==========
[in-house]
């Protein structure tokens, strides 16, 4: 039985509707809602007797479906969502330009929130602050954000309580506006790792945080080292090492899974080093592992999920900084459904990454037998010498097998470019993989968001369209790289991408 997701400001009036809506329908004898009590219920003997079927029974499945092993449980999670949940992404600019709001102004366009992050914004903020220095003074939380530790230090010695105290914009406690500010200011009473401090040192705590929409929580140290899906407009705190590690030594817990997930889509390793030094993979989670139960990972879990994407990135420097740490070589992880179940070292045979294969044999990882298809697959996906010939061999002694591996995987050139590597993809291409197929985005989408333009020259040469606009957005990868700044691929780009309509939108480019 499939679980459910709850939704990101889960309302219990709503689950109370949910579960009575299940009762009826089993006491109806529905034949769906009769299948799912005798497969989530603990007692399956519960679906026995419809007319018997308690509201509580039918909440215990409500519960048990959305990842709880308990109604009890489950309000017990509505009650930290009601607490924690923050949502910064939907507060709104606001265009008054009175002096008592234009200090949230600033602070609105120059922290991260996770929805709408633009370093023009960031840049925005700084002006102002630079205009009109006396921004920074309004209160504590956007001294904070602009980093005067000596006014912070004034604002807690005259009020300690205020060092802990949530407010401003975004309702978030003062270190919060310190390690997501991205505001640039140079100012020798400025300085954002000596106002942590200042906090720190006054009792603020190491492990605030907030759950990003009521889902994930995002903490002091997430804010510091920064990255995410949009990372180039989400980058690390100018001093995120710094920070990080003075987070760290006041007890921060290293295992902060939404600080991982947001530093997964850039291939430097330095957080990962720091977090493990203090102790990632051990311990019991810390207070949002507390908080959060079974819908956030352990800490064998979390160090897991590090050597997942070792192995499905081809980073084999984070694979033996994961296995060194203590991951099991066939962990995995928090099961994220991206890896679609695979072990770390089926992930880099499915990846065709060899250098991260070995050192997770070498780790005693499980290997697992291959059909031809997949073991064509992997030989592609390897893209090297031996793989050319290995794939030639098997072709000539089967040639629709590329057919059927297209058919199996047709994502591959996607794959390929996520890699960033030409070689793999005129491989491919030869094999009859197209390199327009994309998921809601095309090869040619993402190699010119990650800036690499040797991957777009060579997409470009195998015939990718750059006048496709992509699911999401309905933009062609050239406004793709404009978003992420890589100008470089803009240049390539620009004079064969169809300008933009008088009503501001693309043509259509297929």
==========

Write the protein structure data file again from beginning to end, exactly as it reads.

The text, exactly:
[in-house]
């Protein structure tokens, strides 16, 4: 039985509707809602007797479906969502330009929130602050954000309580506006790792945080080292090492899974080093592992999920900084459904990454037998010498097998470019993989968001369209790289991408 997701400001009036809506329908004898009590219920003997079927029974499945092993449980999670949940992404600019709001102004366009992050914004903020220095003074939380530790230090010695105290914009406690500010200011009473401090040192705590929409929580140290899906407009705190590690030594817990997930889509390793030094993979989670139960990972879990994407990135420097740490070589992880179940070292045979294969044999990882298809697959996906010939061999002694591996995987050139590597993809291409197929985005989408333009020259040469606009957005990868700044691929780009309509939108480019 499939679980459910709850939704990101889960309302219990709503689950109370949910579960009575299940009762009826089993006491109806529905034949769906009769299948799912005798497969989530603990007692399956519960679906026995419809007319018997308690509201509580039918909440215990409500519960048990959305990842709880308990109604009890489950309000017990509505009650930290009601607490924690923050949502910064939907507060709104606001265009008054009175002096008592234009200090949230600033602070609105120059922290991260996770929805709408633009370093023009960031840049925005700084002006102002630079205009009109006396921004920074309004209160504590956007001294904070602009980093005067000596006014912070004034604002807690005259009020300690205020060092802990949530407010401003975004309702978030003062270190919060310190390690997501991205505001640039140079100012020798400025300085954002000596106002942590200042906090720190006054009792603020190491492990605030907030759950990003009521889902994930995002903490002091997430804010510091920064990255995410949009990372180039989400980058690390100018001093995120710094920070990080003075987070760290006041007890921060290293295992902060939404600080991982947001530093997964850039291939430097330095957080990962720091977090493990203090102790990632051990311990019991810390207070949002507390908080959060079974819908956030352990800490064998979390160090897991590090050597997942070792192995499905081809980073084999984070694979033996994961296995060194203590991951099991066939962990995995928090099961994220991206890896679609695979072990770390089926992930880099499915990846065709060899250098991260070995050192997770070498780790005693499980290997697992291959059909031809997949073991064509992997030989592609390897893209090297031996793989050319290995794939030639098997072709000539089967040639629709590329057919059927297209058919199996047709994502591959996607794959390929996520890699960033030409070689793999005129491989491919030869094999009859197209390199327009994309998921809601095309090869040619993402190699010119990650800036690499040797991957777009060579997409470009195998015939990718750059006048496709992509699911999401309905933009062609050239406004793709404009978003992420890589100008470089803009240049390539620009004079064969169809300008933009008088009503501001693309043509259509297929």